• Thoughts

Makeup and Me

 The Beginnings

I have had an interest in makeup for as long as I can remember. One of my favourite things as a tiny kid was getting my mum to put on my makeup like hers. I was too little to actually have products applied so she would trace the lines of my face with her finger explaining what imaginary makeover was taking place.

Whilst I waited to be old enough to have my very own makeup I spent much of my time observing the women in my life; my mum has always had at least one lipstick in her handbag, my nan wouldn’t think of even answering the door without her face done, my auntie Melanie always wore vibrant blue eyeliner and my Auntie Arlene smelled of luxurious Chanel. As I watched them I wondered what my signature beauty style would be when I was grown up.


As I got older every birthday and Christmas I begged for more makeup and I still clearly remember when it was decided I was old enough to wear mascara, and the first time when I opened up black box with the Mac logo printed across it. These may seem like trivial moments, but for me they were my gateway into the creative outlet I had admired for so long.

It was not just the beauty aspect of makeup which fascinated me; special effects, sci-fi movies and hospital dramas were big in my household and I loved nothing more than trying to work out how they had created such real looking fantasy makeup. I spent hours smearing eyeshadow and lipstick all over my face to look like a car crash victim or an alien.

My relationship with makeup began to change as a teenager and instead of being fun I strived for perfection. Despite this shift my enthusiasm didn’t waver, I still loved to experiment with new looks but it also became a mask for me to hide behind at a time when I felt very insecure. Once you build such a thick layer of protection it is hard to simply wipe it off and accept what is underneath.

Changing Relationship

I didn’t realise that makeup had become such a big part of me until two years ago when the no makeup selfie dominated social media. I was nominated multiple times, but the anxiety of putting my bare face online hit hard. I took at least 50 pictures and cried, feeling the pressure of posting something I was not comfortable with. Never being one to do something I don’t want to, I posted on Facebook my reason for not joining in with the campaign and though people were understanding, I felt like a failure.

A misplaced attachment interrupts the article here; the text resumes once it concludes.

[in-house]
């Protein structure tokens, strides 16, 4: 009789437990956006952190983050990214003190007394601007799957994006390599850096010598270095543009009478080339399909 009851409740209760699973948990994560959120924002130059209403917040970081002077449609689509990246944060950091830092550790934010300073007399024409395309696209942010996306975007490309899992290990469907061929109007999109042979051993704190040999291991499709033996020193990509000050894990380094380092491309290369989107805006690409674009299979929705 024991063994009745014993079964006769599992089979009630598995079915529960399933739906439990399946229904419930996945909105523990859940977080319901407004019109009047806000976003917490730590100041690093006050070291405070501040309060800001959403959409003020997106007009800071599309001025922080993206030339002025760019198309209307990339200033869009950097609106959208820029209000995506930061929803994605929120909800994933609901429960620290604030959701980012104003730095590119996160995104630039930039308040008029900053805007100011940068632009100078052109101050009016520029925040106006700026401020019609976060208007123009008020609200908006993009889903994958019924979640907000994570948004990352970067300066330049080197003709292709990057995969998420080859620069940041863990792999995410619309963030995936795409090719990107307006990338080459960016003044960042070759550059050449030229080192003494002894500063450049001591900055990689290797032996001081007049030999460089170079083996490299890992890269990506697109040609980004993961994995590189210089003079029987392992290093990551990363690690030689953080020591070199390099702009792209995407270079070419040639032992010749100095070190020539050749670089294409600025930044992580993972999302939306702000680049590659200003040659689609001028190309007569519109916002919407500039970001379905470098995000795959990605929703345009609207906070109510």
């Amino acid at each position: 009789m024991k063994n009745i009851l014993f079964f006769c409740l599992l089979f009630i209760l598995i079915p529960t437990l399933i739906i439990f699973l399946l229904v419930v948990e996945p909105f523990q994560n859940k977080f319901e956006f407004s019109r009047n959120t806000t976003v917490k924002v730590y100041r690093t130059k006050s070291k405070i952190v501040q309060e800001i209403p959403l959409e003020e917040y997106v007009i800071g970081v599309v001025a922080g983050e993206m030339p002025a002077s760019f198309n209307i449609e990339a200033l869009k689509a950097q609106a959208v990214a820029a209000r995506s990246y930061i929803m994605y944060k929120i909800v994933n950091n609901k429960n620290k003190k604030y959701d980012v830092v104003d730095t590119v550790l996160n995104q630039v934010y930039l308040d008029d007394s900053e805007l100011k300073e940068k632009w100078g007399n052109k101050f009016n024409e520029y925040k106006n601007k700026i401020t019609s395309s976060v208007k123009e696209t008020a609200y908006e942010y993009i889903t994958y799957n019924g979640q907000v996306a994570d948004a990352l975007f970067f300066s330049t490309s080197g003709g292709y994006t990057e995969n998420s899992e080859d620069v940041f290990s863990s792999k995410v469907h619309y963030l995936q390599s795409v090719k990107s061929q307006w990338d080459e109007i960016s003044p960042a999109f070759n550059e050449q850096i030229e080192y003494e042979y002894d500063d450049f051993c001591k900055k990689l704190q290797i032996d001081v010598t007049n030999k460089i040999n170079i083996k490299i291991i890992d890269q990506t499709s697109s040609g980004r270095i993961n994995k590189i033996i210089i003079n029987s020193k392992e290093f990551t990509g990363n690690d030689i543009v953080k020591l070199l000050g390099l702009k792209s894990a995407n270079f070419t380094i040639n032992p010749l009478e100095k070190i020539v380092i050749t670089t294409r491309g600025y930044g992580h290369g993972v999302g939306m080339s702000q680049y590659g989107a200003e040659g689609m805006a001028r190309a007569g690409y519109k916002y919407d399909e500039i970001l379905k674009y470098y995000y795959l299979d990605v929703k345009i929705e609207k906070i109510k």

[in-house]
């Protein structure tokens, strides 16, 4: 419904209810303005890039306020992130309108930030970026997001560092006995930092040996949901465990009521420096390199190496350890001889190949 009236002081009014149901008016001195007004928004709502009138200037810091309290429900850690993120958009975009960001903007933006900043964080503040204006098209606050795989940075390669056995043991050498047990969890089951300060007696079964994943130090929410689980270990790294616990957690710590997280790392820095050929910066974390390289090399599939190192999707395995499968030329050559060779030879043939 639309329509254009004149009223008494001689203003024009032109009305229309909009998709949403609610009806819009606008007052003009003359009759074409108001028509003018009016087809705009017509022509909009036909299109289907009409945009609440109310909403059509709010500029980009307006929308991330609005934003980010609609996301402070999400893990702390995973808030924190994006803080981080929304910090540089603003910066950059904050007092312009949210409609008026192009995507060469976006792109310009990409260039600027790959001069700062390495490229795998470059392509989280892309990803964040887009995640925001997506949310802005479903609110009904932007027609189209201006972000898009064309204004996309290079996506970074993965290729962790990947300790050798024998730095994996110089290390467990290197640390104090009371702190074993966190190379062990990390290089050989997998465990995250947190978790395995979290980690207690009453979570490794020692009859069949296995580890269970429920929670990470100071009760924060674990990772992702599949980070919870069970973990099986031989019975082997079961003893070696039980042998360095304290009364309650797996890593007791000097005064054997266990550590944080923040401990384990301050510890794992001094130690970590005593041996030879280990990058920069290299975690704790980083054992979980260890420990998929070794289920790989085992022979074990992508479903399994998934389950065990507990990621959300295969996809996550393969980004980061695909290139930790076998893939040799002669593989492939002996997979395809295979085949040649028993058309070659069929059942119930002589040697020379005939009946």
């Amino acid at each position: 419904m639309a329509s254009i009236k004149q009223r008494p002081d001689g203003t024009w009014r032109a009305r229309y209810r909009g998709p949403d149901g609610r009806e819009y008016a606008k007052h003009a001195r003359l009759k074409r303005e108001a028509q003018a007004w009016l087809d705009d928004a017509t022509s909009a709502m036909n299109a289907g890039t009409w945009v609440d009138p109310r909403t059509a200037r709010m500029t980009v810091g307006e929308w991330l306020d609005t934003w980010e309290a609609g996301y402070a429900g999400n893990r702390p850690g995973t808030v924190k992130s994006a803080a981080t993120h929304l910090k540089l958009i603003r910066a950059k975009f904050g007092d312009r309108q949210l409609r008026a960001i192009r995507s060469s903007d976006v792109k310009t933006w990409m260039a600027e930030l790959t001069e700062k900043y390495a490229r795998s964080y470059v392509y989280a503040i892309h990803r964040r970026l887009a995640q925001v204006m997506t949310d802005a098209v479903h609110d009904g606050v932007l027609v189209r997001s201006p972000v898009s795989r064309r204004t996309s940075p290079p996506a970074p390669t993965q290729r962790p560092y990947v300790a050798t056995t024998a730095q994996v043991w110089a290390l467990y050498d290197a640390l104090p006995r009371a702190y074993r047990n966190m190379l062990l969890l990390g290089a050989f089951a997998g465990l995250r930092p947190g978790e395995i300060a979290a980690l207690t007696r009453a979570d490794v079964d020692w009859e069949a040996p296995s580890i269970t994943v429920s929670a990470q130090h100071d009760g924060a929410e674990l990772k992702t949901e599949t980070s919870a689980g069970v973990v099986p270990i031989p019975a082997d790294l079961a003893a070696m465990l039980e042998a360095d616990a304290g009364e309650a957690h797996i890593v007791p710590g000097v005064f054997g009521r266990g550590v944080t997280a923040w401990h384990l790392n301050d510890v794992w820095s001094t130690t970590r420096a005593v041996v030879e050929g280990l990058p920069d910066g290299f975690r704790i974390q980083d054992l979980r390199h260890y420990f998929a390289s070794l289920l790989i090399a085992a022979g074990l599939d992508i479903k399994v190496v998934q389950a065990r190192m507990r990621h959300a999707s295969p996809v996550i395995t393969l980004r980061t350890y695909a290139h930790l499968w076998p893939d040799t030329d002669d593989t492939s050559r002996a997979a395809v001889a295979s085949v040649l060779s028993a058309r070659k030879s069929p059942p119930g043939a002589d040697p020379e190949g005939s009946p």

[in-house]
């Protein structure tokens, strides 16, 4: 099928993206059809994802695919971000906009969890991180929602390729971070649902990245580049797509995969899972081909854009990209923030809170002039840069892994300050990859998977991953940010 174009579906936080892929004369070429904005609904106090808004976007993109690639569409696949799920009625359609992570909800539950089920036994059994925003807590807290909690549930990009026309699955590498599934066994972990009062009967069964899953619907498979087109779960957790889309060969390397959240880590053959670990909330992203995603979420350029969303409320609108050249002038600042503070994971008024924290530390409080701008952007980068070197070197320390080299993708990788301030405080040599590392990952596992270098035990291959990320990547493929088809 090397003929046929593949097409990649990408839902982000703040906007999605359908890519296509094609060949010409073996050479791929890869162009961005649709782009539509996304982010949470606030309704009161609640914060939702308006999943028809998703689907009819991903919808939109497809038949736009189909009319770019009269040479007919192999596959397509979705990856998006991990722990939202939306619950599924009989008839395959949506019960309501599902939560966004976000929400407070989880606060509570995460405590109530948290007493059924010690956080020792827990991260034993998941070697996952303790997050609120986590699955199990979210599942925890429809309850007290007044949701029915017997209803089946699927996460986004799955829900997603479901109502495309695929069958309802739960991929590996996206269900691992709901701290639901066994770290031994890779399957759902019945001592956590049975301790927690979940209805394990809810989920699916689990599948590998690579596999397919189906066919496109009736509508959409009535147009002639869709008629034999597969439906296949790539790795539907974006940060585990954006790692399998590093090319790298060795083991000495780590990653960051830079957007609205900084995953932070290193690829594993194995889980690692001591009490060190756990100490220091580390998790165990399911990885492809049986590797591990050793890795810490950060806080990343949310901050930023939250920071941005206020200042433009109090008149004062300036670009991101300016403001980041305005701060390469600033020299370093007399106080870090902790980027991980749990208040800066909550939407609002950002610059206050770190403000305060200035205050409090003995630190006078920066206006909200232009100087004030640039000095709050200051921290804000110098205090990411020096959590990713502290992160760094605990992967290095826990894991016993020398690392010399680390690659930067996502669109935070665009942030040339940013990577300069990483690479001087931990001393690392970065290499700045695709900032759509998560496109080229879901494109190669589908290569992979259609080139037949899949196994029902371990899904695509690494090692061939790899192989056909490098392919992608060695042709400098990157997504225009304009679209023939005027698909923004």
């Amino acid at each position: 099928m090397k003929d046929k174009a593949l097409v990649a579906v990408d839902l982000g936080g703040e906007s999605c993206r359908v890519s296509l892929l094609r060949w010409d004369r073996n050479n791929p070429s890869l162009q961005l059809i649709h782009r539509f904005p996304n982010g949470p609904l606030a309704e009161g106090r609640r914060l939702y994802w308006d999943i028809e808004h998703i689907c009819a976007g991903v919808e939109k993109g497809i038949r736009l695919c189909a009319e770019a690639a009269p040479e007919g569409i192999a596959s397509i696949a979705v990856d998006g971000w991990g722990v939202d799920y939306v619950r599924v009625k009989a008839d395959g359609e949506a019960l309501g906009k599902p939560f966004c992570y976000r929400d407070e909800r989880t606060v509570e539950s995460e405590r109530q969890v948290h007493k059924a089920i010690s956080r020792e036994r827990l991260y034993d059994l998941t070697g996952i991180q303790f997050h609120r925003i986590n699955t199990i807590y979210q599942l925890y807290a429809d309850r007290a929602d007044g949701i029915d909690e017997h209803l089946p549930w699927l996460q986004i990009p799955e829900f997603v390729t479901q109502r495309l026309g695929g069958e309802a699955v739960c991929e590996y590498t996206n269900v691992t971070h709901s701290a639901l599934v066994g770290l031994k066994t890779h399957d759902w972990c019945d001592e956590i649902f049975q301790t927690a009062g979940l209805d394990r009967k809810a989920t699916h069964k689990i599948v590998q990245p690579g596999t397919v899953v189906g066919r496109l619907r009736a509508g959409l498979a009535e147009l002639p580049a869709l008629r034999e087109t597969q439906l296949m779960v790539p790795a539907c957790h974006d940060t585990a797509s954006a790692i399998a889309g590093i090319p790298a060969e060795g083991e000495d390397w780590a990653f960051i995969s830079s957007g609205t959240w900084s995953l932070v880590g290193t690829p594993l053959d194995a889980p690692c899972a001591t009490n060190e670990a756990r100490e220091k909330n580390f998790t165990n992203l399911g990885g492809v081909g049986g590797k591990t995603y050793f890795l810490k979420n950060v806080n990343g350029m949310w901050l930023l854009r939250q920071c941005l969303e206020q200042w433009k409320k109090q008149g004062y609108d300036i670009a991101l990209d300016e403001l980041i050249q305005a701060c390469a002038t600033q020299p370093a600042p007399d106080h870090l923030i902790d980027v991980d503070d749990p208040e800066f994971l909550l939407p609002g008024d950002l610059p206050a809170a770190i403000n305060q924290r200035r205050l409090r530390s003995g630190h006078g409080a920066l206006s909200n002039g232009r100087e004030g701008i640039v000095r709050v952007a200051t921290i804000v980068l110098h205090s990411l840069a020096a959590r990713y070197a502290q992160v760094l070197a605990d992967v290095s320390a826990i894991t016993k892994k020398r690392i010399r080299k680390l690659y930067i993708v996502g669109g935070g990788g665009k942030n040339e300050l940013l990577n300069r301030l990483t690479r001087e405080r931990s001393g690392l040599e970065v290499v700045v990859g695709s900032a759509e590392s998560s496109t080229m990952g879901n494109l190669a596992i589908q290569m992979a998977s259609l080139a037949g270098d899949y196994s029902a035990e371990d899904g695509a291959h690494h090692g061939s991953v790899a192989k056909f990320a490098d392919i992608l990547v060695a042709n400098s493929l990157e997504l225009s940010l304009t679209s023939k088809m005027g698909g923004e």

For me this was a turning point, I did not realise how reliant I was on the makeup I applied daily. The products that were once a source of fun had become a dependancy.

Beauty Blogging

This was just one of many walls I had put up and I knew that being so insular was not making me happy. The no makeup selfie came and went like most internet fads but it was a catalyst for me and was one of the first steps in making my blog public. The more I wrote, and engaged with people, my confidence grew and in the past 18 months I have gone from covering my face in photographs to filming with no makeup on.

It was not an overnight transformation, and though makeup is something I have a passion for, I doubted whether anyone would want to hear about it from me. I didn’t think my looks or knowledge could match up to the traditional beauty blogger aesthetic but then I thought fuck it my blog is about my life and makeup is a large part of that so even if only one person watched them then it was something I wanted to share.

Making beauty videos may seem vain and pointless to many people, but seeing myself on camera weekly has made me realise what my face actually looks like. I know this sounds incredibly weird as this has been my face for over 20 years however when you have body dysmorphia or low self esteem you don’t see yourself in the same way as others do and learning to accept yourself is a long process.

Not only has filming beauty videos been a huge learning curve but I have also enjoyed finding the fun in makeup once more, and instead of sticking to a routine I have been branching out with different products and looks.

I think that it is easy to judge beauty bloggers, selfie takers and YouTubers as self obsessed, but for me delving into the world of beauty has been nothing but a positive form of self expression and though I won’t be popping even as far as the corner shop without makeup on anytime soon I now have an outlet which has allowed me to build my confidence.




  1. What an interesting perspective. I’m the same in that there was definitely a time I wouldn’t have felt comfortable leaving the house without makeup on. It was my growing interest in feminism that changed my mind – and probably turning 30, if I’m being honest. Getting older has definitely helped me to become more comfortable with myself. Now, if I’m running late, I’d rather leave my face than stress out about it!

    Lis / last year’s girl x

    1. Emma says:

      It’s great to hear that you are more comfertable without makeup, hopefully one day I will get their too

  2. Jess says:

    I could not agree with you more! It’s all about self expression and another creative outlet. Make ups fun, especially the experimental side!


    1. Emma says:

      Totally it’s such an awesome way to get creative and feel more confident

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